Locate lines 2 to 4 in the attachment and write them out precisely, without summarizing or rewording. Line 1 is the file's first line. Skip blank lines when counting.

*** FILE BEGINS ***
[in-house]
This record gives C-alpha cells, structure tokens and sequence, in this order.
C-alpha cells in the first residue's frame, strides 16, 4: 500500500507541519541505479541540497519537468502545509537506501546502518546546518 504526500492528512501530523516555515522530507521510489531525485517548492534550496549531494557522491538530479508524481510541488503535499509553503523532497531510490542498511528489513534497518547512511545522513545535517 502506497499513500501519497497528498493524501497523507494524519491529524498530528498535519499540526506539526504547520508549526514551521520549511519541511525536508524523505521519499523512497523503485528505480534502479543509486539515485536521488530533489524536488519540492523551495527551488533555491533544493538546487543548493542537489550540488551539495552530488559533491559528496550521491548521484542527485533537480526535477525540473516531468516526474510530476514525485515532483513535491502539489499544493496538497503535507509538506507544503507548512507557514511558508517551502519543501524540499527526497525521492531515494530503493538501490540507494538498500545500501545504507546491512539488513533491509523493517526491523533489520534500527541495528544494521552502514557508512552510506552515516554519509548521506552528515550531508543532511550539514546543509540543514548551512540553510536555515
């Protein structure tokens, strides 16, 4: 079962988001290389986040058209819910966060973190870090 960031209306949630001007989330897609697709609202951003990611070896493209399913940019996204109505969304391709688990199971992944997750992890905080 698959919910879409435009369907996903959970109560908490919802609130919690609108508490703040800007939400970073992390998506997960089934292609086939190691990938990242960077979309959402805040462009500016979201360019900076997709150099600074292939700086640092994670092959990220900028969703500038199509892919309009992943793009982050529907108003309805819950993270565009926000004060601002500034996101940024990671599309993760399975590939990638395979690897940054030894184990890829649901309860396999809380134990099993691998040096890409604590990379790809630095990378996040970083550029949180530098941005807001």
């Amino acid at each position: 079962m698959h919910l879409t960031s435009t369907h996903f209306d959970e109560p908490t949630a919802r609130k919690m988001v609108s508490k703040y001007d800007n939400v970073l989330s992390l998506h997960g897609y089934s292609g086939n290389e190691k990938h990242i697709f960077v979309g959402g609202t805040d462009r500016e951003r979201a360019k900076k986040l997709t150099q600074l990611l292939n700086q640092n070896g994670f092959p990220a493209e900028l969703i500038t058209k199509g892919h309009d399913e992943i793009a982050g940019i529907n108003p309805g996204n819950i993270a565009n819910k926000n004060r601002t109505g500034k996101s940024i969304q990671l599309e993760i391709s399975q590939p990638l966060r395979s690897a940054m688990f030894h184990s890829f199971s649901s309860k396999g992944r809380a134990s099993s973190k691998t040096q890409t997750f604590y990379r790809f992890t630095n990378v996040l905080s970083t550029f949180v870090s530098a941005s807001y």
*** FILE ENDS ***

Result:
This record gives C-alpha cells, structure tokens and sequence, in this order.
C-alpha cells in the first residue's frame, strides 16, 4: 500500500507541519541505479541540497519537468502545509537506501546502518546546518 504526500492528512501530523516555515522530507521510489531525485517548492534550496549531494557522491538530479508524481510541488503535499509553503523532497531510490542498511528489513534497518547512511545522513545535517 502506497499513500501519497497528498493524501497523507494524519491529524498530528498535519499540526506539526504547520508549526514551521520549511519541511525536508524523505521519499523512497523503485528505480534502479543509486539515485536521488530533489524536488519540492523551495527551488533555491533544493538546487543548493542537489550540488551539495552530488559533491559528496550521491548521484542527485533537480526535477525540473516531468516526474510530476514525485515532483513535491502539489499544493496538497503535507509538506507544503507548512507557514511558508517551502519543501524540499527526497525521492531515494530503493538501490540507494538498500545500501545504507546491512539488513533491509523493517526491523533489520534500527541495528544494521552502514557508512552510506552515516554519509548521506552528515550531508543532511550539514546543509540543514548551512540553510536555515
């Protein structure tokens, strides 16, 4: 079962988001290389986040058209819910966060973190870090 960031209306949630001007989330897609697709609202951003990611070896493209399913940019996204109505969304391709688990199971992944997750992890905080 698959919910879409435009369907996903959970109560908490919802609130919690609108508490703040800007939400970073992390998506997960089934292609086939190691990938990242960077979309959402805040462009500016979201360019900076997709150099600074292939700086640092994670092959990220900028969703500038199509892919309009992943793009982050529907108003309805819950993270565009926000004060601002500034996101940024990671599309993760399975590939990638395979690897940054030894184990890829649901309860396999809380134990099993691998040096890409604590990379790809630095990378996040970083550029949180530098941005807001």